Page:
Charles Hunter-Smart has held the position of Farm and Estate Manager at Bradwell Grove for nearly 30 years, running a business which includes arable cropping, a beef suckler unit and a joint sheep enterprise. The decision to go into an organic system was taken 11 years ago in 2005, based on the idea of minimising risk. At a time when conventional prices were low, converting to an organic system was a safeguard to access a premium price for the crops and livestock produced. The common thread linking these diverse operations is enhancing the soil, which provides the building blocks for the cereal and forage crops.
Over the years there has been a sustained effort to increase soil fertility and a commitment to adapting the rotation to fully incorporate cover crops and grass leys. Short term plants like mustard or radish are used for slotting-in fast establishing cover crops at either end of the arable rotation, while longer term diverse mixtures of grasses, legumes and forage herbs are left in place for 2-3 years to really build root mass and organic matter in the soil.
This system of soil improvement has made the land easier to work, with less cultivation passes needed to achieve a fine seed bed. It has also increased the soil’s resilience to extremes of weather, causing it to act as a sponge after heavy rainfall but hold moisture in dry summers. Another advantage of the conversion has been the reduction in inputs costs throughout the system. Charles has been looking at ways of improving crop establishment and sustaining P and K levels, including using green waste compost as a soil improver.
Bradwell Grove is under the custodianship of the 4th generation of the same family and improving soil health is viewed as a crucial element of asset-building for future generations.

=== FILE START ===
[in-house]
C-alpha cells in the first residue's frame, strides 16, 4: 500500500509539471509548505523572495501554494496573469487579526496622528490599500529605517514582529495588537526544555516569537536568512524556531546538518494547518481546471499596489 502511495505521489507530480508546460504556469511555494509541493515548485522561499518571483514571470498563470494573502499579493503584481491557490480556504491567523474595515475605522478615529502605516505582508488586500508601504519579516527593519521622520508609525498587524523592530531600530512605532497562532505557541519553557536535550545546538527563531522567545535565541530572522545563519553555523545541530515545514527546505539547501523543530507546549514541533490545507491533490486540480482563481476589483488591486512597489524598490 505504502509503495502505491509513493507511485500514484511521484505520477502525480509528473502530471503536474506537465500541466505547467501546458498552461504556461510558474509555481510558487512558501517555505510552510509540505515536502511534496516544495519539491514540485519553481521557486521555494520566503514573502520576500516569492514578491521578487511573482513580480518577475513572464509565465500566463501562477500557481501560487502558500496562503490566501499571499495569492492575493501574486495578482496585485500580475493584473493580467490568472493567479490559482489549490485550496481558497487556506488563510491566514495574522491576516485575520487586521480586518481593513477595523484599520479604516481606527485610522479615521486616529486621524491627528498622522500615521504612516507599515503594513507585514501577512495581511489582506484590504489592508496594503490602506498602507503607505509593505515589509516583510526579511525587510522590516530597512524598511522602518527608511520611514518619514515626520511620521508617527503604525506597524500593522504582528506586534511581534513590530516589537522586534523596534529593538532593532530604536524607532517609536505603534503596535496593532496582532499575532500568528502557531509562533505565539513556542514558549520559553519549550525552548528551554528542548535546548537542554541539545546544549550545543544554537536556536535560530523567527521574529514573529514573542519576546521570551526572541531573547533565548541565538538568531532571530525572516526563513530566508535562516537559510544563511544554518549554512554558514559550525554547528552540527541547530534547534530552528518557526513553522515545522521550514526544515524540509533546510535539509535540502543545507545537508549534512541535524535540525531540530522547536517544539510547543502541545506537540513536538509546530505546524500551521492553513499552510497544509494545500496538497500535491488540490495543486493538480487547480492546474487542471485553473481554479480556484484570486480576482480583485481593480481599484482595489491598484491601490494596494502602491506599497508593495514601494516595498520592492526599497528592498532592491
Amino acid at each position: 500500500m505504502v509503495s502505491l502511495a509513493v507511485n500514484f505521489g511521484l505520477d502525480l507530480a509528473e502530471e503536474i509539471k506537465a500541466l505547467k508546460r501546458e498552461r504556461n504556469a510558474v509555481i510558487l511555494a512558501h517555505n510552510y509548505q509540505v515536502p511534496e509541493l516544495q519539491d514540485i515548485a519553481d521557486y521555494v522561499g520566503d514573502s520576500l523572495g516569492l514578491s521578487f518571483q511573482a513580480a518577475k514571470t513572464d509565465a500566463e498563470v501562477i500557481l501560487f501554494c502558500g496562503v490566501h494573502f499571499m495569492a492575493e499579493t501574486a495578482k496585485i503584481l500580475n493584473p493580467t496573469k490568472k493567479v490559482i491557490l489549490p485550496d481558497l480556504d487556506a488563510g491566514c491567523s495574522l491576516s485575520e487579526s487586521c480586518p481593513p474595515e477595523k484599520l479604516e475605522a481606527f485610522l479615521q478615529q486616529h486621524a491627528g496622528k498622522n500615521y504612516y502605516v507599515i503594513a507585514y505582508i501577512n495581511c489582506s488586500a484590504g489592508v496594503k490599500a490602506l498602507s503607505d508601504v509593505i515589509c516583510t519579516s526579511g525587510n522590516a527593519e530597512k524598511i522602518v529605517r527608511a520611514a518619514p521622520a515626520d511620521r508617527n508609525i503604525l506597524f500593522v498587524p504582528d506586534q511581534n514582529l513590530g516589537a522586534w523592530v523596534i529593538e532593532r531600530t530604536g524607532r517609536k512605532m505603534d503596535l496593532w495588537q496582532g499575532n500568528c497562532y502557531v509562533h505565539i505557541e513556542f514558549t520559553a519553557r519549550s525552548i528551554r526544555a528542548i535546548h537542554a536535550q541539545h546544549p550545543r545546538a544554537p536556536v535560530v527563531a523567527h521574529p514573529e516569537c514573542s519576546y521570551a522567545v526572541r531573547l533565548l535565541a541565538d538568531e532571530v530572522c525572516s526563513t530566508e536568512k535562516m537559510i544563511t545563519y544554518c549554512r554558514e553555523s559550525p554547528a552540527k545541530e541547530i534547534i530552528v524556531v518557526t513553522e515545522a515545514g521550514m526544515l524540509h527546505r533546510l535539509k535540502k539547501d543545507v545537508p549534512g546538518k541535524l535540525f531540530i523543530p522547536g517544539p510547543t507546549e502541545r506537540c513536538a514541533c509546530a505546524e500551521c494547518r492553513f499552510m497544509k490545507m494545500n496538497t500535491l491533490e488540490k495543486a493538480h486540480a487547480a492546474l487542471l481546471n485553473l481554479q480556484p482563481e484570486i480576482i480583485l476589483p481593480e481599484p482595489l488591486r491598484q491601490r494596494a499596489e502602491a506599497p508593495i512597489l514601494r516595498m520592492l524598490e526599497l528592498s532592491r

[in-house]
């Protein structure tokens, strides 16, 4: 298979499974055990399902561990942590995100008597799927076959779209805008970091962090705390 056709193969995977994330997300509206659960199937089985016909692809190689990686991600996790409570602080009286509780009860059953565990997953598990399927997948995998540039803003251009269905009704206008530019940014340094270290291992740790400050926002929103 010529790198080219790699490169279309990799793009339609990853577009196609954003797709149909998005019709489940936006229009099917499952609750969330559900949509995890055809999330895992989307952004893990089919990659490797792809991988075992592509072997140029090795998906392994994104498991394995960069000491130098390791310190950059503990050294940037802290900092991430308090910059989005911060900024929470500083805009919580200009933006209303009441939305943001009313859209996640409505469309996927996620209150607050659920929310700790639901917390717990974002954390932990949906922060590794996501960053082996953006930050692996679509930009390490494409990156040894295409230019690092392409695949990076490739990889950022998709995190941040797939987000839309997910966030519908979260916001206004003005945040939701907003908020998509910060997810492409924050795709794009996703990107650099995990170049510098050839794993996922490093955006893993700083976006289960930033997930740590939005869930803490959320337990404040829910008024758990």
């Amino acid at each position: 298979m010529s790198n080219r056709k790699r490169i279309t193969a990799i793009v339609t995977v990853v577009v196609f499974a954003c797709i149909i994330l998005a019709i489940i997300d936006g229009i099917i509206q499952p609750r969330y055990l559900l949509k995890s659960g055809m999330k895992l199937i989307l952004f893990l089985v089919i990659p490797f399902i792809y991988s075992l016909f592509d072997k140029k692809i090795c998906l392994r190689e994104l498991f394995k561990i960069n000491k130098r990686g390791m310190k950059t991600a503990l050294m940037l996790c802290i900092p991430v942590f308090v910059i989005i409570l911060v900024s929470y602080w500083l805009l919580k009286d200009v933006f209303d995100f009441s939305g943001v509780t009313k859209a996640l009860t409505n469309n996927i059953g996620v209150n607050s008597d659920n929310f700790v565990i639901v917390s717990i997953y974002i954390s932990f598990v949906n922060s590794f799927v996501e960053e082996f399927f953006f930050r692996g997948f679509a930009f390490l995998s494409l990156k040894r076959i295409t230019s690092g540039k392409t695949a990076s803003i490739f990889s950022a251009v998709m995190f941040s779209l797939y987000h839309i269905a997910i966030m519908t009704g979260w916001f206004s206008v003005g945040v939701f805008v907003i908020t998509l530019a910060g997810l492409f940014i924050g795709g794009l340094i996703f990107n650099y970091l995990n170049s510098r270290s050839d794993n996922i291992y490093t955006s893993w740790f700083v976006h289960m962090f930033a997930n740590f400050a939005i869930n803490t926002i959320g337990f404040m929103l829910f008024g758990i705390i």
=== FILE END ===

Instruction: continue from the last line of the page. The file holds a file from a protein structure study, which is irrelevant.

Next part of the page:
“One way to ensure future generations inherit an agricultural business with a profitable bottom line is to ensure that the land is in good heart".
The components of the longer term multi-mixture leys have been adapted over time as experience has shown that some species work better in different combinations or quantities and in different soil types than others.
The mixture includes grasses like cocksfoot, tall fescue and meadow fescue, which have a very good root system. This creates pore spaces and a large amount of root mass in the soil that breaks down over a long time. The mix also includes legumes such as clover, trefoil, lucerne and sainfoin, which fix atmospheric nitrogen into the soil, thereby reducing the reliance on inputs. Forage herbs with deep roots like chicory are also in the mixture as well as burnet, yarrow and ribgrass, which condition the soil and mine trace elements from further down in the soil profile.
The leys are undersown into a spring or autumn cereal in the spring to provide a cash crop whilst the ley develops, which reduces the amount of time land is left out of production, though grazing is a very useful by-product from these soil improving leys. The leys are left down for 2-3 years before returning to three years of cereal cash crops
Date Posted: 29th March 2017